Much more than hors d'oeuvres

Tom Horton & William M. Eichbaum

June 13, 1991|By Tom Horton & William M. Eichbaum

The Chesapeake Bay Foundation yesterday released "Turning the Tide: Saving the Chesapeake Bay." Written by Tom Horton and William M. Eichbaum, underwritten by the Abell Foundation and published by Island Press, the book amounts to a status report on the bay, with recommendations for rescuing the estuary from the human onslaught. This is the second of three excerpts. IT IS on the shallow bay bottom, along with the grass beds, that we find yet another regulatory system on the order of the forests, marshes and grasses. You may know this elegant mechanism of homeostasis as the old, gray oyster (variously rendered as "aryster," "oistuh," "erster" and "arschture."

The oyster is a good example of how we sometimes underestimate the importance of bay creatures by considering them mainly as they relate to our bellies and our commerce. For more than a century, dating from the 1860s, our huge harvests of the tasty bivalve were synony mous with Chesapeake Bay's incredible bounty.

In retrospect, the towering peaks of oyster production during the late 19th century were not sustainable. Rather, they simply represented a short-term mining of the wealth accrued on the bay's bottom. The edible oyster meat harvested in Maryland waters alone during the peak of that exploitation was equivalent to the yield from 160,000 head of prime steers. A testament to the resilience of the estuary and the oyster is that harvests could remain at world-class levels (1 to 3 million bushels a year) almost until the last decade of the 20th century. Overfishing, combined with diseases, mismanagement and pollution, has now reduced the oysters in the bay to an estimated 1 percent of their numbers before heavy harvesting began after the Civil War.

One percent! Think of that. And think of what it would be like to live in your house if you had sold off 99 percent of the plumbing, or 99 percent of the heating and air conditioning system, or 99 percent of the roof. Because in taking too many of the bay's oysters, we have been losing much more than a plentiful supply of appetizers or a significant portion of our seafood economy. We have been destroying a vital filter, a recycler, a habitat for other creatures and a banker of food energy like the underwater grasses.

After their free-floating larvae attach to other oyster shells and become spat in the first weeks of life, oysters never move. They have traditionally been superabundant in the bay because its vigorous circulation brings them plenty of food, and because their food is phytoplankton, which grows so well in the sunlit shallows. (The bulk of oysters grow in water 30 feet deep or less.) They are superb filterers, feeding by gaping their shells slightly and pumping bay water through their gills at rates up to 2 gallons per hour.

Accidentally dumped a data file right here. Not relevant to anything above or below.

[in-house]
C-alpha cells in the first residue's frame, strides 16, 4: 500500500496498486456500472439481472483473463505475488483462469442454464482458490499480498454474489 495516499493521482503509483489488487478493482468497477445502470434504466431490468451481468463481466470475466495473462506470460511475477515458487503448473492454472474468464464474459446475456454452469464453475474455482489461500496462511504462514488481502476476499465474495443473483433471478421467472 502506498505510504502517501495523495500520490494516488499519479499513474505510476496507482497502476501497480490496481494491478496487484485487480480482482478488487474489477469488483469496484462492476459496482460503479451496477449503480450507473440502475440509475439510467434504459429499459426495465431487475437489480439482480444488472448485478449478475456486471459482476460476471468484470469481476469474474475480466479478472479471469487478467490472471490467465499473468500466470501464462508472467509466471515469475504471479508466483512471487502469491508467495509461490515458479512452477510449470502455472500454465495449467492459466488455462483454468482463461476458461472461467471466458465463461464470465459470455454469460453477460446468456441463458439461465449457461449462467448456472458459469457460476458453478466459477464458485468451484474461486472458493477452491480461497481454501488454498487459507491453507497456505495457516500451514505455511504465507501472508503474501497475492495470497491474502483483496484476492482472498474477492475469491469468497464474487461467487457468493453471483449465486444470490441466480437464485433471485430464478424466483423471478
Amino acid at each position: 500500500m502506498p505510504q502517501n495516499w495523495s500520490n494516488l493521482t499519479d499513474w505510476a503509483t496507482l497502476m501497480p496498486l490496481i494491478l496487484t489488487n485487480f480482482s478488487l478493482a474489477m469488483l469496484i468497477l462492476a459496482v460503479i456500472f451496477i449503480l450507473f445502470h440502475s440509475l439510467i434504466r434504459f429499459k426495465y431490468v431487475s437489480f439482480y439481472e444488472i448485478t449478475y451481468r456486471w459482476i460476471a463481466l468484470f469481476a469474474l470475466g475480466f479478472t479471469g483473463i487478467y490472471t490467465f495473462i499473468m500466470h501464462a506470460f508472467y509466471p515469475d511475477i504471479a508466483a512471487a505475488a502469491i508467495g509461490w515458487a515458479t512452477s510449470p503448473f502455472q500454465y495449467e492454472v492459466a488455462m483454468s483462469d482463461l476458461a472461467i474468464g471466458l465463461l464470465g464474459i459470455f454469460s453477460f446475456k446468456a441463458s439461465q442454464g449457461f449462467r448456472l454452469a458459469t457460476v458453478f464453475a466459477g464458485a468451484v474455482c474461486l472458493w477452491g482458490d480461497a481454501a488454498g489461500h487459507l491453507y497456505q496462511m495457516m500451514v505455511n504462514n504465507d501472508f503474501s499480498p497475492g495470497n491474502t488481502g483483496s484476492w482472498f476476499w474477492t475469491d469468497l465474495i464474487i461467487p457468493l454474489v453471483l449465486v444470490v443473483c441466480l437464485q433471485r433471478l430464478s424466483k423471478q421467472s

In addition to growing fat oysters, this process has at least two other important consequences for the estuary as a system. By sucking in sediment that clouds the bay's waters, and depositing it on the bay bottom as compacted fecal matter, the oyster clears the water, thereby helping sunlight penetrate and grow more plankton and more underwater grasses. One estimate is that the pre-1870 stocks of oysters in the bay had the potential to filter a volume equal to that of the entire Chesapeake every few days -- compared with a "filtration time" of nearly a year for today's diminished stocks.

Moreover the oyster, like the grasses, seems to have been a "banker" and recycler of the huge pulses of nutrients that surged off the watershed in the wet springtime. It filters the lush, nutrient-fertilized spring plankton bloom through its gills, using some of it for growth but also depositing nutrient-rich feces on the bay's bottom. On the bottom, which is never far from the top, these nutrient packages can be recycled into production again. But just as the bay's oysters no longer vacuum much sediment from the water, so has their capacity to bank and package food for recycling declined drastically. Estimates are that the pre-1870 oyster population could have removed 23 to 41 percent of the plankton blooms. Now they are thought to remove about 0.4 percent -- a drop of fiftyfold or more. Where does the unfiltered plankton go nowadays? It appears that it goes to the bottom, where its decomposition can intensify problems with low oxygen.


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